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Resource for: Stage 1, Stage 2 mentor preparation and ongoing annual Mentor Updates. 10 Chapters: Chapter 1: Mentorship – an overview. Chapters 2 – 9:

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Presentation on theme: "Resource for: Stage 1, Stage 2 mentor preparation and ongoing annual Mentor Updates. 10 Chapters: Chapter 1: Mentorship – an overview. Chapters 2 – 9:"— Presentation transcript:


2 Resource for: Stage 1, Stage 2 mentor preparation and ongoing annual Mentor Updates. 10 Chapters: Chapter 1: Mentorship – an overview. Chapters 2 – 9: Each chapter explores a specific domain and the associated outcomes for Stage 1 and Stage 2 mentors, (NMC, 2008). Each chapter includes: Mentor Activities, Scenarios, Questions / Answers. Chapter 10: The Mentors lived experiences.

3 Kinnell, D., Hughes, P. (2010) Mentoring Nursing and Healthcare Students. London, Sage. The book focuses on the process and generic aspects of mentorship as applied to nursing, midwifery and allied professions students. The predominant framework explored throughout relates to the eight domains of mentorship for nurses and midwives (NMC, 2008). However, this is contrasted with the regulations identified by the Health Professions Council (2007). The three main approaches examined include: Facilitation of learning, Assessment and accountability, and Creating an environment for learning.

4 Chapter 1: Mentoring nursing and healthcare students – David Kinnell. The development of mentorship. Mentor Standards / Mentor Domains. The benefits associated with mentorship. The Mentors Developmental Framework: The four stages of the mentors role. The Nursing and Midwifery Council and The Health Professions Council regulations. Research into mentorship. What do mentors expect from students? The most significant attributes of a mentor.

5 Mentorship is challenging, rewarding, satisfying but at times somewhat frustrating. The mentors role in team working. What makes an effective healthcare team? Establishing effective working relationships: Intra-personal variables: attitudes, emotions and the self-concept. What qualities and skills make an effective mentor? The importance of interprofessional learning. Chapter 2: How can the mentor assist the student to become part of the healthcare team? - David Kinnell.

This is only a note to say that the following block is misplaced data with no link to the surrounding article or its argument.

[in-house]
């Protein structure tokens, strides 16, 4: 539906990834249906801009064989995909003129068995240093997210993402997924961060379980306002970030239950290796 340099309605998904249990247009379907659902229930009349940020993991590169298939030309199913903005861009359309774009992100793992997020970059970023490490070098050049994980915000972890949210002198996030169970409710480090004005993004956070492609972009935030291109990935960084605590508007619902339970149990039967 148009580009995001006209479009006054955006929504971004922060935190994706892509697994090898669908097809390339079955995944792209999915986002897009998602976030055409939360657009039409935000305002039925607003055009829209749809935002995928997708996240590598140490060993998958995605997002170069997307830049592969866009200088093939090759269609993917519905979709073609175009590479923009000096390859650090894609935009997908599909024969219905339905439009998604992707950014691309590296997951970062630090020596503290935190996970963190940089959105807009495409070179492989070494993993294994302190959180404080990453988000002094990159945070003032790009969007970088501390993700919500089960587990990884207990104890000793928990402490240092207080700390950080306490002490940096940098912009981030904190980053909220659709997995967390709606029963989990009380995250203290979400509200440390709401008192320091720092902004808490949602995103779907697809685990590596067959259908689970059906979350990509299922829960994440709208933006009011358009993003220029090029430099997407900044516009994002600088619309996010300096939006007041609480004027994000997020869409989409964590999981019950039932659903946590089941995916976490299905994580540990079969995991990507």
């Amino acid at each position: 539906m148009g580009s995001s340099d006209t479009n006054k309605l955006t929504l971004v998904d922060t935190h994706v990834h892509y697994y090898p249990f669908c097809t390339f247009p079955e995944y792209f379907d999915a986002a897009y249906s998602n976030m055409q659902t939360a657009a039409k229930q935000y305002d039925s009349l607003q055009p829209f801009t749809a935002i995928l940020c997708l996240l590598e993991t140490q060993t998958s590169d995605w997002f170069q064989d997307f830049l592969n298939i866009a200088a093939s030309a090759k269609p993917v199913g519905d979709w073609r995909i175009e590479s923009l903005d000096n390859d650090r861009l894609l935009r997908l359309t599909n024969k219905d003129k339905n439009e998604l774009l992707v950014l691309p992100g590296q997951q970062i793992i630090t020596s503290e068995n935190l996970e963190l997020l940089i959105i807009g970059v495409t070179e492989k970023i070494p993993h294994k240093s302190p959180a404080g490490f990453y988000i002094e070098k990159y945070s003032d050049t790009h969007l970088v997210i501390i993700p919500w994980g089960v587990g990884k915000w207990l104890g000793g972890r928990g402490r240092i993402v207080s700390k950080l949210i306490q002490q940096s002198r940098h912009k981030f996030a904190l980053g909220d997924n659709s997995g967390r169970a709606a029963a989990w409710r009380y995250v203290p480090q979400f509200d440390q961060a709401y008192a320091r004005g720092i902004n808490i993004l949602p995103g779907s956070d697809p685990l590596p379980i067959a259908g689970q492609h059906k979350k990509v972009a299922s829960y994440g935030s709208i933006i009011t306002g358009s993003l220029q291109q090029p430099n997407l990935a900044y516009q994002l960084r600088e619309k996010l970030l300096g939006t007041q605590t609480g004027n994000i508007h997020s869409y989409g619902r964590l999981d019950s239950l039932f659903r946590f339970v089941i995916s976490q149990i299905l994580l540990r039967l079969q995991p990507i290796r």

6 Facilitation of learning in healthcare. The healthcare student. Approaches to teaching. Theories of learning: cognitivism, learning styles, humanism and behaviourism. Educational taxomomies. Teaching styles used in practice placements. The teaching environment. Support for students in practice – the mentors roles and responsibilities. Chapter 3: Facilitating the learning of healthcare students – David Kinnell and Philip Hughes.

7 Chapter 4: Assessing healthcare students using a five- dimensional approach to assessment – David Kinnell. The need for assessment in healthcare. A five-dimensional model of assessment that can be applied to all healthcare students: Rationale for an effective assessment. The components of assessment: cardinal criteria. The process of assessment: types, approaches. Evaluation of learning: criterion-referencing. Feedback and Action Plan. The complexities of assessment: assessment bias, the subjectivity and objectivity debate.

8 Chapter 5: Evaluating the effectiveness of mentorship – David Kinnell. Process of evaluation: feedback of practice learning. Student evaluation of placement. The process of feedback. Review students evaluation comments. Why do students evaluate the way that they do? Evaluation bias: intra-personal / inter-personal factors. The quality of the learning environment. The need for educational audits. Implementing appropriate changes. Practice Learning Teams – supporting mentors.